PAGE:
3. Prevent burnout: For passion and purpose-driven individuals, the demands of foundation and grant management roles can take a toll on personal well-being. The CEP research indicates that 95% of leaders surveyed express some level of concern about burnout, with more than a third reporting that staff burnout has been “very much” a concern to them in the last year. Burnout impacts their organisation’s ability to achieve its mission, creating a crisis not just for nonprofits, but for the communities and people they serve.

4. Stay innovative: As the philanthropic landscape evolves, so must the strategies employed by foundation and grant managers and leaders. In a 2017 article, the Stanford Social Innovation Review pointed out that while 80% of these leaders described innovation as “an urgent imperative,” only 40% of them felt their organisations were prepared to innovate. This underscores the ongoing challenge of staying innovative while ensuring alignment with the organisation’s mission.

The role of mentoring and community

Given these challenges, peer mentoring and community programmes offer valuable solutions. These programmes provide a structured environment where leaders can develop essential skills, share experiences, and gain insights from peers and mentors. Here’s how they can make a difference:

1. Skill Development: Structured mentoring programmes provide targeted training that enable leaders to deepen their self-awareness, self and professional leadership and effective communication and relationship-building skills.

Ben Allen, Principles for Responsible Investment who was part of our New Economy Leaders Academy programme said that:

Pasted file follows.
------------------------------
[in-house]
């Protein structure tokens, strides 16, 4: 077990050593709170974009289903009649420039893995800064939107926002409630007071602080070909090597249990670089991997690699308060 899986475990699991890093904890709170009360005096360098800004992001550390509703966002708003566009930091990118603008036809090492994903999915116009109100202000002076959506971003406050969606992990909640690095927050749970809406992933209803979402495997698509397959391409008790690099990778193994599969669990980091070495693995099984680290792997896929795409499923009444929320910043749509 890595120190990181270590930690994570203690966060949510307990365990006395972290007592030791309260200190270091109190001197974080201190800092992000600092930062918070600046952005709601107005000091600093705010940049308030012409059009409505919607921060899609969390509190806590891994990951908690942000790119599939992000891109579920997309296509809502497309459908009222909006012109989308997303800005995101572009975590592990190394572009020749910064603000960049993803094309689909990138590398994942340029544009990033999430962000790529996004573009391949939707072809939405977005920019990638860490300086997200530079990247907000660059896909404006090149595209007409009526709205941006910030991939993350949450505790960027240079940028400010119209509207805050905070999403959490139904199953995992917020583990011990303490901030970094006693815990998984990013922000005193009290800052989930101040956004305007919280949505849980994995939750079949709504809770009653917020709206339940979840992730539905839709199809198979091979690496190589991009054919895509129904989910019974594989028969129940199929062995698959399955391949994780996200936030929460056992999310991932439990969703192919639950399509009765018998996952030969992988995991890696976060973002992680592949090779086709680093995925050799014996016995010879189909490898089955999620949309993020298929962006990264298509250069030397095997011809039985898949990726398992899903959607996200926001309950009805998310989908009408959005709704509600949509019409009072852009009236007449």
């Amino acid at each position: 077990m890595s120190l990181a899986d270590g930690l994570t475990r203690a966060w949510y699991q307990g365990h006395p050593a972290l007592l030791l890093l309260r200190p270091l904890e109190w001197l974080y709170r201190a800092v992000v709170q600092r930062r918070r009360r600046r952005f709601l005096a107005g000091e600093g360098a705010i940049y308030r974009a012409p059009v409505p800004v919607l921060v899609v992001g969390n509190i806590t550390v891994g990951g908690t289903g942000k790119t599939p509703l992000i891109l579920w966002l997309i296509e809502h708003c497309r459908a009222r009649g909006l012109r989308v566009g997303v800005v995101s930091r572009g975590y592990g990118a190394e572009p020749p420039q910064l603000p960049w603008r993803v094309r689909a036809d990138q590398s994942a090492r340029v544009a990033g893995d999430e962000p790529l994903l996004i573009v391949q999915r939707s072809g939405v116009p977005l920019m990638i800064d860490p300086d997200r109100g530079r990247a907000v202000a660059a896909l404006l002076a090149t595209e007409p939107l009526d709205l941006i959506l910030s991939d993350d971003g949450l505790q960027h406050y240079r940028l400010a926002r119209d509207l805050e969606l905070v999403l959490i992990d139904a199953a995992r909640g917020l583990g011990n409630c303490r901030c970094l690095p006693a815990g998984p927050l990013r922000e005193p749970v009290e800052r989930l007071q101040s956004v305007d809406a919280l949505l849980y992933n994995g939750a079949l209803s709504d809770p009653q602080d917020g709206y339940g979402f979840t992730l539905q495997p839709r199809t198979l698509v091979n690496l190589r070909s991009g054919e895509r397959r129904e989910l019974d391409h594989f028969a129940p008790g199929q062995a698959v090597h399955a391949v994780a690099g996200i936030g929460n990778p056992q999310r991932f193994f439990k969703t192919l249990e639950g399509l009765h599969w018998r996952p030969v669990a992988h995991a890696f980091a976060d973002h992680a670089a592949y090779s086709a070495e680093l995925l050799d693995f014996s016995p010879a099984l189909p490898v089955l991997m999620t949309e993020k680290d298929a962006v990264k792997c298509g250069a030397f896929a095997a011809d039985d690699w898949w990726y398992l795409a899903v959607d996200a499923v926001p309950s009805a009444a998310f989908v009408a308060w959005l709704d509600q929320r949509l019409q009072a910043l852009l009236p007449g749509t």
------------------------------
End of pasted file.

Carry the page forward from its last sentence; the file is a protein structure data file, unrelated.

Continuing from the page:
“Participating in a mentoring programme was transformative. The skills I developed and the support I received from my peers helped me navigate complex challenges and drive impactful change in my organisation.”

2. Support System: A community of peers offers a support system that is vital for personal and professional growth. Engaging with peers facing similar challenges allows for immense feelings of priceless support and the exchange of ideas and solutions.

Katherine Hermans, Global Changemakers, who took part in one of our mentoring programme highlights: “The community aspect of the programme was invaluable. Sharing experiences with other leaders not only provided practical insights but also inspired and motivated me to continue striving for excellence.”

3. Networking Opportunities: Community programmes provide opportunities for individuals to build a network of professionals in and across organisations, sectors and geographies.  This network can be invaluable for sharing best practices, collaborating on initiatives, and gaining new perspectives.

4. Personal Wellbeing: Addressing personal wellbeing is crucial for sustainable leadership. Mentoring programmes, which focus on the person first and the role second, enable people to identify and address their internal and external interferences that hold them back, which often lead to feelings of loneliness, stress, burnout and work-life imbalance. Building these leaders’ self-awareness and understanding of what self-care means for themselves, is essential for preventing burnout and for creating human-centred cultures and organisations.